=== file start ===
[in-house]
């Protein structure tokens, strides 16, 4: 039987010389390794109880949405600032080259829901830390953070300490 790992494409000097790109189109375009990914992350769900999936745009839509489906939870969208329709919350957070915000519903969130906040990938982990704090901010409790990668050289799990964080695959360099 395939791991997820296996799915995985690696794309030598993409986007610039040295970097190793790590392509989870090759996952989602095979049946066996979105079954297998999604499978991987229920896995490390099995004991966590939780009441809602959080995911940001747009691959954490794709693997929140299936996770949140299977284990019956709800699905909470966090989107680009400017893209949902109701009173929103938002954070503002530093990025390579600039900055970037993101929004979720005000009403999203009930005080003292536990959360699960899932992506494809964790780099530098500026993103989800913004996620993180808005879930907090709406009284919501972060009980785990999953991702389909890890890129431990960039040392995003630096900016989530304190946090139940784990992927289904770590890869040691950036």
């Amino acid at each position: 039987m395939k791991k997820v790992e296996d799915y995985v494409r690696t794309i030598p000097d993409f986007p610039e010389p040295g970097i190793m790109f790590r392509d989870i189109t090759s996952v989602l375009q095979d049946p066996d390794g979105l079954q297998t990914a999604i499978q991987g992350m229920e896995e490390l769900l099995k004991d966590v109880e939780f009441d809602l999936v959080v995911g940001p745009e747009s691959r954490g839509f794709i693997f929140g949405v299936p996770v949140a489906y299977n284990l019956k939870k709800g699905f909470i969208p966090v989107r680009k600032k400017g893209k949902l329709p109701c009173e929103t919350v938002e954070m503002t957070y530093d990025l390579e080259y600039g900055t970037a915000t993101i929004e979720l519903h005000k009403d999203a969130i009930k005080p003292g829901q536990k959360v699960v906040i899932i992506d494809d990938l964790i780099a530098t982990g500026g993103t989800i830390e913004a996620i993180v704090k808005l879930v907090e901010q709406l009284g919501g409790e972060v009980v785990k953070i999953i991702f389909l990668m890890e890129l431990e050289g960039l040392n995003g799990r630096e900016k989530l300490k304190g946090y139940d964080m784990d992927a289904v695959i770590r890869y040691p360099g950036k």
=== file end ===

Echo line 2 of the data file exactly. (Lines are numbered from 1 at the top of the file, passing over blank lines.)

């Protein structure tokens, strides 16, 4: 039987010389390794109880949405600032080259829901830390953070300490 790992494409000097790109189109375009990914992350769900999936745009839509489906939870969208329709919350957070915000519903969130906040990938982990704090901010409790990668050289799990964080695959360099 395939791991997820296996799915995985690696794309030598993409986007610039040295970097190793790590392509989870090759996952989602095979049946066996979105079954297998999604499978991987229920896995490390099995004991966590939780009441809602959080995911940001747009691959954490794709693997929140299936996770949140299977284990019956709800699905909470966090989107680009400017893209949902109701009173929103938002954070503002530093990025390579600039900055970037993101929004979720005000009403999203009930005080003292536990959360699960899932992506494809964790780099530098500026993103989800913004996620993180808005879930907090709406009284919501972060009980785990999953991702389909890890890129431990960039040392995003630096900016989530304190946090139940784990992927289904770590890869040691950036």